Still... I do have one fundraising thing up my sleeve. I'm giving a t-shirt fundraiser a try, and 100% of the proceeds will be donated to another walker who still has an upcoming event this year.

The shirts are $22 and I have to sell 20 of them in order for it to go to print (don't worry; if you buy one and only 19 sell, you'll get your money back...) and there are only 13 days left to order one.

Why purple? It's the ribbon color for cancer. And the pink feet? Because...walking. Raising money for a cure.

Please buy one. I really want to sell 20 so that *I* can have one... Christmas is coming, and one of these shirts would be a terrific gift for your favorite walker!

Just click HERE and you'll go right to the page where you can check it out.


21 September 2013

Last night, while I contemplated cleaning the kitchen, I happily entered a discussion online (happily because hey, it was important and an excuse to not clean the kitchen) with a few indie writers. A couple of them are newbies, still trying to polish the first manuscript and agonizing over putting it out there where real people can read their work, and a couple of them have one or two books out now and the reviewer-generated scars to show for it.

[I felt like the old person sitting in the recliner in the corner; been there, done that, have the stories to tell but no real reason to tell them unless asked. And once asked…I might not shut up.]

Most of what we talked about was standard indie fare: what makes a good book cover? How many beta readers are necessary? Pay for an editor or talk a college kid into doing a copy-edit? (Answers: good, clear, creative images and DON’T USE COMIC SANS AS A FONT. As many as you’re willing to take criticism from. Pay a real editor.)

There was a little talk about sales—how to generate them—and it drifted into Rights Ownership. What to do if the Giant Corporation came knocking, offering a metric farkton of cash for All Rights?

That’s when I got quiet; I wanted to see what they thought, where they were in the process.

Typically, when you’re negotiating with a traditional publisher, you keep as many rights as you can, so that you can sell those separately. You offer First North American Rights first (unless you’re not in North America. We all are.) and try to keep second and serial rights, movie rights, etc. for yourself. New to the game are digital rights, something that if you can get you grab it. Even the big boys in writing and publishing can see the shiny in keeping digital rights to your own books: it’s easy to put the books out there yourself, and reap the much, much higher royalty rates.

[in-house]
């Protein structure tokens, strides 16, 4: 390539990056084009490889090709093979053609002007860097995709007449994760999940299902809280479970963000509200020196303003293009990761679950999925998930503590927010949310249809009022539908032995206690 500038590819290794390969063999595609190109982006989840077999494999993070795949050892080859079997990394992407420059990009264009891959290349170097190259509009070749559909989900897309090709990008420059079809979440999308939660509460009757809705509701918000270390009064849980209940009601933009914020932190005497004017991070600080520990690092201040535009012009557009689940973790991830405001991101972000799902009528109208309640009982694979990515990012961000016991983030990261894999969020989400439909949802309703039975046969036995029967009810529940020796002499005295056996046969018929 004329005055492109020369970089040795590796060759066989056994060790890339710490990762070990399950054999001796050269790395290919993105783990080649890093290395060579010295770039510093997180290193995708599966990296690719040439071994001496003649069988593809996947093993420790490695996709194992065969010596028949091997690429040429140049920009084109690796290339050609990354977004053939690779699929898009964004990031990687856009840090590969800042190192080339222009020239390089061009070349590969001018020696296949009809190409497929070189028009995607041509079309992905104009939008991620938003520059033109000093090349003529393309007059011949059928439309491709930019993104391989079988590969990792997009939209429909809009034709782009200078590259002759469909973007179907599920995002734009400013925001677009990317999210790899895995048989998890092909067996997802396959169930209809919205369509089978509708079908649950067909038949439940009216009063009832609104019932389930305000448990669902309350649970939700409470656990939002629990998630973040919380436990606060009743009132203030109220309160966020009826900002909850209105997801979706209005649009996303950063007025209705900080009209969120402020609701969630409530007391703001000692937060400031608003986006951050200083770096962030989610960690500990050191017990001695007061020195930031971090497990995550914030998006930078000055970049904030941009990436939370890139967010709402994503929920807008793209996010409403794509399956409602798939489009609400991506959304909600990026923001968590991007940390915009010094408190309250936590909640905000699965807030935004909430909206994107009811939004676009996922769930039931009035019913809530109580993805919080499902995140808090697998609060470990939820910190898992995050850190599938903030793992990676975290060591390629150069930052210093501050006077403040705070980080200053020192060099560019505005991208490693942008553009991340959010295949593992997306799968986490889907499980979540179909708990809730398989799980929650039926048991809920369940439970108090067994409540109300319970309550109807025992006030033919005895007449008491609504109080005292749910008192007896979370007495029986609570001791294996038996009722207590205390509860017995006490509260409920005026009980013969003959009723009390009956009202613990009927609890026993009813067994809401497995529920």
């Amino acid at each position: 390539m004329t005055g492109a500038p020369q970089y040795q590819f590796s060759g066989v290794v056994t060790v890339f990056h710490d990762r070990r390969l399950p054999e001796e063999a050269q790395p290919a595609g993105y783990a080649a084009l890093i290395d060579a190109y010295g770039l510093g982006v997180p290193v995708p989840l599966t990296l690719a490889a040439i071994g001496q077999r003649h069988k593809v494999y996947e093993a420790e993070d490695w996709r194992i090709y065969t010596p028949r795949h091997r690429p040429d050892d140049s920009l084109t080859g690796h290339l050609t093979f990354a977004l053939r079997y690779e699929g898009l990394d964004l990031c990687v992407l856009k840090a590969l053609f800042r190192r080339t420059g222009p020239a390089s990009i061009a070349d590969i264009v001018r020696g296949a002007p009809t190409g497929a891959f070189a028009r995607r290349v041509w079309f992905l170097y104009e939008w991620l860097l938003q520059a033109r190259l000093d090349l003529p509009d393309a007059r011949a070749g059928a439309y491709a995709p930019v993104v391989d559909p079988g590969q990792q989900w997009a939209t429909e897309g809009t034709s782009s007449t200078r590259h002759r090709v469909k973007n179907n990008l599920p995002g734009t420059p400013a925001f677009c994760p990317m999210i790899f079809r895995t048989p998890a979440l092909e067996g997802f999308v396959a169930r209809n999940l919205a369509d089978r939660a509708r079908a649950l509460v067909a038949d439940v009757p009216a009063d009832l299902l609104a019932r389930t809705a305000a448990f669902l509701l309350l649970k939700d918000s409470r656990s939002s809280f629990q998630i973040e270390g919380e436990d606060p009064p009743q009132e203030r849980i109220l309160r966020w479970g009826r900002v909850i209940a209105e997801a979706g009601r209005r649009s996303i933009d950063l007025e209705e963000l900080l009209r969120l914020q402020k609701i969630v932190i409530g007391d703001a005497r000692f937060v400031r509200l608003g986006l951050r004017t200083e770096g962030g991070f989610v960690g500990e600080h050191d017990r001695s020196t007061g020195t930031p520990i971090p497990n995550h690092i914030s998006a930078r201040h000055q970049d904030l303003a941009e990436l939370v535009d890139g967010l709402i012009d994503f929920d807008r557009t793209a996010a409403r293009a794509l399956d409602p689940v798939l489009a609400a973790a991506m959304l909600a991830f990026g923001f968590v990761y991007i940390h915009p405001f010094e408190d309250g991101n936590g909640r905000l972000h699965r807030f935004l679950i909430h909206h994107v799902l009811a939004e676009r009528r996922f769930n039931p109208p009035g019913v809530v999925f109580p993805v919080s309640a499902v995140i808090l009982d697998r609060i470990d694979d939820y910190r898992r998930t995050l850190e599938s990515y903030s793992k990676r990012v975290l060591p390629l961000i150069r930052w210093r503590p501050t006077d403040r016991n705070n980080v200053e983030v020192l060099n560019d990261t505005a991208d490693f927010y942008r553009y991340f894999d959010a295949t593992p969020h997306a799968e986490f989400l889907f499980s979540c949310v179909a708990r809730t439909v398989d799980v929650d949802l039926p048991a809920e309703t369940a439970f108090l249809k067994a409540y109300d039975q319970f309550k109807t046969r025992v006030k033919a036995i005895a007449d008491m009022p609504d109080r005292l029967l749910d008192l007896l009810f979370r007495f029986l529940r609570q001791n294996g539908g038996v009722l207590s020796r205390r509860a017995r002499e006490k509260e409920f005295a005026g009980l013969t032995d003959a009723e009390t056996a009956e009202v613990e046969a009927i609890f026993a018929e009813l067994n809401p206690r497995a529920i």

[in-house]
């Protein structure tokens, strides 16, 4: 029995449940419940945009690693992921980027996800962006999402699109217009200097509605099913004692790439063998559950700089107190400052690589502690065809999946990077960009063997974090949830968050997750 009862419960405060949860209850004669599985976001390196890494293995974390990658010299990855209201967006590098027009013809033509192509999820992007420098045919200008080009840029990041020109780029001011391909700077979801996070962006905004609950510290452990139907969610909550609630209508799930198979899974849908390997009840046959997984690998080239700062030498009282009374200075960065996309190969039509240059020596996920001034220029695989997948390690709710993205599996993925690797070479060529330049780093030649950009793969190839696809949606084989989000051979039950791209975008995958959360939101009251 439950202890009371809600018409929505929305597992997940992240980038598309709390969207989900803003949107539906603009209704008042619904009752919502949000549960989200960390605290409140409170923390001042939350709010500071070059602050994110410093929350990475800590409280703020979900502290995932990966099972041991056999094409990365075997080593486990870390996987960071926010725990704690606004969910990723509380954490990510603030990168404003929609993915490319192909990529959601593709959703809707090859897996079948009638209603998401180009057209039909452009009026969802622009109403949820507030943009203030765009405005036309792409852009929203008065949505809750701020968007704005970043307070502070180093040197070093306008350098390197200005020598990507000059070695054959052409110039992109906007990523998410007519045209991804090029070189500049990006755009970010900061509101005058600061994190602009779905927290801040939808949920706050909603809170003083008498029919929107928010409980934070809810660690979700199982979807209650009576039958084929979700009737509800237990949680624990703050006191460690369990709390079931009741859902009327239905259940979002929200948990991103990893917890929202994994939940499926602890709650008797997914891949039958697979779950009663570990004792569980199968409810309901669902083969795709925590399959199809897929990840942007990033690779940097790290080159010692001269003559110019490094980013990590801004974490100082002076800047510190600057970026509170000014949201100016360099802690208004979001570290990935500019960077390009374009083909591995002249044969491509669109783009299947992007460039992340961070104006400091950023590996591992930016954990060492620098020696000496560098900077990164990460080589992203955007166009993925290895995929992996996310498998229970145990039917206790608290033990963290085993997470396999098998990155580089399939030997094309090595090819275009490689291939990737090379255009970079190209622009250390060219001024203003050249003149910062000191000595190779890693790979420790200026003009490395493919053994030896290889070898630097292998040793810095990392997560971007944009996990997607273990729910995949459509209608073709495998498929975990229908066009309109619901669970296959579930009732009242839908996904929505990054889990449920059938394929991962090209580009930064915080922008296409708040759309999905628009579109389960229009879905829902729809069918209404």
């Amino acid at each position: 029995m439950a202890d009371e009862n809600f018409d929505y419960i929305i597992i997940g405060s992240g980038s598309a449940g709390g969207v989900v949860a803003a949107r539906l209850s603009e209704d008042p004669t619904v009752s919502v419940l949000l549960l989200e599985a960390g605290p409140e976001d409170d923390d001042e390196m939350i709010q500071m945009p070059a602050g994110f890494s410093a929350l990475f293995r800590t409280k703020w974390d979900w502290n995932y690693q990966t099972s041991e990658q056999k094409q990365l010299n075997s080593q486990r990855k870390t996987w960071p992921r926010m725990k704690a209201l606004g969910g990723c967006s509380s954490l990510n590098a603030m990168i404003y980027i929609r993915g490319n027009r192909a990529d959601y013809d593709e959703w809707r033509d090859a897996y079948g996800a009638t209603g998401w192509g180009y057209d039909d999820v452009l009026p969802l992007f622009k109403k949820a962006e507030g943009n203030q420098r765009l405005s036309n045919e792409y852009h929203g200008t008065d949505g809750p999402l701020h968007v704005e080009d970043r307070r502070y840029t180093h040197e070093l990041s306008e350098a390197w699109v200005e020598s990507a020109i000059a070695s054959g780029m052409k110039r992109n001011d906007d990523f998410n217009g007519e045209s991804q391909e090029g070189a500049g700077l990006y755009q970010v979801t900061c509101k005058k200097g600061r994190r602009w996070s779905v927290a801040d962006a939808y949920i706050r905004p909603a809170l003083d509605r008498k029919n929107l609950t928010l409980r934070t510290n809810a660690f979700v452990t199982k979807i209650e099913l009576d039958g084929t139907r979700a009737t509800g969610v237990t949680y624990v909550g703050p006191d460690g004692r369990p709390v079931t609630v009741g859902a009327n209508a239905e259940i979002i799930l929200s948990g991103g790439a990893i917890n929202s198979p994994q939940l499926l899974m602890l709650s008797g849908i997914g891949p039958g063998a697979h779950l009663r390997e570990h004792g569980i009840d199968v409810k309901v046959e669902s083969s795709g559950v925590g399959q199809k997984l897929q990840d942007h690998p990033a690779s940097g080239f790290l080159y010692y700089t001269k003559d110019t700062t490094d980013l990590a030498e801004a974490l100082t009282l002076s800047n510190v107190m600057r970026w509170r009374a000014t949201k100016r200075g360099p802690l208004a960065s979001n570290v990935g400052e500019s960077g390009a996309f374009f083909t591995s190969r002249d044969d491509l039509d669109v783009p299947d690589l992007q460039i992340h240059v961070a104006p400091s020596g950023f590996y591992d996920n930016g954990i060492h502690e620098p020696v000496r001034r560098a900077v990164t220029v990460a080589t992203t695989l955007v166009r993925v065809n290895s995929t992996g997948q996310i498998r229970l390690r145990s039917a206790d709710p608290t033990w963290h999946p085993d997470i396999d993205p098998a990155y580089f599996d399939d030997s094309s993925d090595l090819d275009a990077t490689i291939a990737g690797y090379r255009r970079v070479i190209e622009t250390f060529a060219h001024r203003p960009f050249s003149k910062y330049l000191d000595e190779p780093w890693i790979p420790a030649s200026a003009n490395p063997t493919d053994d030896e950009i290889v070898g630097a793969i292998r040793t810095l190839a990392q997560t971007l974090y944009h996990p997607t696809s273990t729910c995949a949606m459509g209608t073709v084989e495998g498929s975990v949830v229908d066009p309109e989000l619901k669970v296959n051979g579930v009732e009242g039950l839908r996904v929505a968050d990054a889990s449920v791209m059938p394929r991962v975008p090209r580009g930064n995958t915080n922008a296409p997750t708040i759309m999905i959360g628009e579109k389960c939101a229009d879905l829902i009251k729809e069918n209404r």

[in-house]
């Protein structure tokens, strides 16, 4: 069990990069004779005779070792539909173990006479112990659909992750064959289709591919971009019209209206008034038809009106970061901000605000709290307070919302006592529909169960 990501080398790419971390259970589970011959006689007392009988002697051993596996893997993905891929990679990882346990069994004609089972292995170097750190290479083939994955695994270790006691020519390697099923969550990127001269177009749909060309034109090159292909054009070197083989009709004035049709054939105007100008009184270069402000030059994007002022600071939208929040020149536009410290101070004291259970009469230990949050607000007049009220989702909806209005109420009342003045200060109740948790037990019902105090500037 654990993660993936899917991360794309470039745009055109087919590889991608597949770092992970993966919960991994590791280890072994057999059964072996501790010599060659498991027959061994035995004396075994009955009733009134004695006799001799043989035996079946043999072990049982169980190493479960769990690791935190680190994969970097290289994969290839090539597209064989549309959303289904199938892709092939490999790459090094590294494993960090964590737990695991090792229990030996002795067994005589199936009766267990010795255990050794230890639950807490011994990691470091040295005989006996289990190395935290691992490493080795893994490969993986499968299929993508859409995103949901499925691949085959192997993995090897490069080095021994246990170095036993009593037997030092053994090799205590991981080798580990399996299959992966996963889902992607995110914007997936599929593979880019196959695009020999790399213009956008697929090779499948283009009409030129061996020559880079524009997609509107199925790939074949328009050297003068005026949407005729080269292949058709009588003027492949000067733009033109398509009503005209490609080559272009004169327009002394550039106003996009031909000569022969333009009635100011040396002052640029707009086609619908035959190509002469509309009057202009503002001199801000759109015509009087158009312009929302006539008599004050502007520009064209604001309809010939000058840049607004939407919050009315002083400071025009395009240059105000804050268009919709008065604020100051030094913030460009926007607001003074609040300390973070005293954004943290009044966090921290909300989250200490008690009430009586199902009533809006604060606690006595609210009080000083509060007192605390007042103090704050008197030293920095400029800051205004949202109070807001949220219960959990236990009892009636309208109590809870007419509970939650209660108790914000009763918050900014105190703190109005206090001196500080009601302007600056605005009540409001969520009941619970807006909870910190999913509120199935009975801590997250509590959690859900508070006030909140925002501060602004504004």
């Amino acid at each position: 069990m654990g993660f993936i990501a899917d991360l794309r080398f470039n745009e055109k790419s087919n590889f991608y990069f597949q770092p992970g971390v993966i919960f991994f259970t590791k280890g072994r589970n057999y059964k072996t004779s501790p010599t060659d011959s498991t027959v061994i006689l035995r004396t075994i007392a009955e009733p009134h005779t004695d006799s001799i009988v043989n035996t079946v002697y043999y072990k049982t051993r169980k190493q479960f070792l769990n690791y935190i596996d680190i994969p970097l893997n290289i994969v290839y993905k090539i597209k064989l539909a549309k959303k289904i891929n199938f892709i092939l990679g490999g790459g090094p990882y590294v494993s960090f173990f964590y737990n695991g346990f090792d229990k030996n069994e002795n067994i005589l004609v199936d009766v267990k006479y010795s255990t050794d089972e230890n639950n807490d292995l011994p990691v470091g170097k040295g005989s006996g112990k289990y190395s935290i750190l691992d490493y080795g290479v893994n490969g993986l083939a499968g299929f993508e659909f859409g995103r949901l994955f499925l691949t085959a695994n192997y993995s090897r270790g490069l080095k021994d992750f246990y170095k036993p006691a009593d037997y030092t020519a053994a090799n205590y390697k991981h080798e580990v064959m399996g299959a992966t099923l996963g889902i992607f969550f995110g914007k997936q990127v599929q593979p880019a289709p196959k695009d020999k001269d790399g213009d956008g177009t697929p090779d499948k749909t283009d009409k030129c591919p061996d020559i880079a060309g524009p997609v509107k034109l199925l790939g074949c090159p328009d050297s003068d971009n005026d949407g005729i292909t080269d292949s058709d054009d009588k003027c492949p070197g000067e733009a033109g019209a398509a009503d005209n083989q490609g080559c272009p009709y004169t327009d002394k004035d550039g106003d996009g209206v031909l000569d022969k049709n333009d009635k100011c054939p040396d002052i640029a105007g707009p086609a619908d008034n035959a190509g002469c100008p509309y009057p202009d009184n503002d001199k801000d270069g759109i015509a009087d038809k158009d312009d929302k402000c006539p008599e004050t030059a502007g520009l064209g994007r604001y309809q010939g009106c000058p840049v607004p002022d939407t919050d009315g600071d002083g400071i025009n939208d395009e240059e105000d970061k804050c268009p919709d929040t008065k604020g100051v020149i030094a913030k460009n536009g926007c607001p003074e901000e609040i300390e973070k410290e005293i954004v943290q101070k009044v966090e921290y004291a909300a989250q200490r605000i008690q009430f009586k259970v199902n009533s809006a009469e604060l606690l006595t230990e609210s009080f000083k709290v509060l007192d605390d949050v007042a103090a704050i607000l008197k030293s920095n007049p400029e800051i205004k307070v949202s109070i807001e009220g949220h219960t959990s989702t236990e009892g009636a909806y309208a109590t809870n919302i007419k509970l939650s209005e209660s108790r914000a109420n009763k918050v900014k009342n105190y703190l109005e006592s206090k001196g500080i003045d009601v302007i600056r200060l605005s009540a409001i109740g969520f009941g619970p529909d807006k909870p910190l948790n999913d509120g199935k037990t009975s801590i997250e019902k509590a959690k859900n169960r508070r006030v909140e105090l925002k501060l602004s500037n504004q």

I would never sell All Rights was the general consensus. That’s just giving your work away and losing future revenue.

That’s when I spoke up again. “What if your work had been in the market for a number of years? Would you consider it then?”

Hell no, from every one of them. Their work is worth something; their characters are like real people and they love them.

This is where I part ways with traditional thinking. If someone offered me enough money for the rights to the Charybdis series, I’d sign away in a heartbeat. Sure, I’d be gambling that I could earn far more by selling the rights individually, and by selling all rights away I would never be able to write those characters again (unless I managed to stick in a clause that allowed me future books) but I’m all right with that.

I wrote those books. I’m not saying I would never want to write another book in the series, but for the right amount of money? Hell yes.

Look, I know the potential of those books. I also know I’m about as likely to pursue selling the movie and TV rights as I am to go to the moon. I know how likely I am to try to publish in foreign countries, other than where Amazon already easily allows me to do so.

Basically, I’m kind of lazy. And the footwork to sell those rights requires more steps that I really want to take. So hell yes, if someone offers me the right dollar amount, I’ll sign them over.

Setting us up for the rest of our lives would make it worth giving up the rights. And make no mistake, it would not be easy because those are characters I’ve carried around since I was 14 years old, but I’d still do it.

I doubt I’d feel the same way about something I just published; I certainly wouldn’t give up all rights to Max’s books right now because…MAX…but the Charybdis books?


The writers I was talking to, they’re young enough and new enough to the market that holding onto their rights and seeing how far they can go is a good idea. But for someone like myself, whose books have been around for years and have sold well but will never reach life-changing sales numbers (and I’m okay with that; part of being indie is controlling the effort expanded into marketing, and I’ve sold well beyond my marketing efforts) being willing to sell all the rights is not a bad idea.

Would it bother me if I did that and someone else turned it around into a multi-million dollar franchise?


If I got what I wanted—enough for the Spouse Thingy to retire comfortably and for me to still buy the toys I love—and they could make a fortune from my work, good for them. I would always know that those stories were my creation, the characters wormed out of my brain, and if someone else can make them even better…that’s a good thing.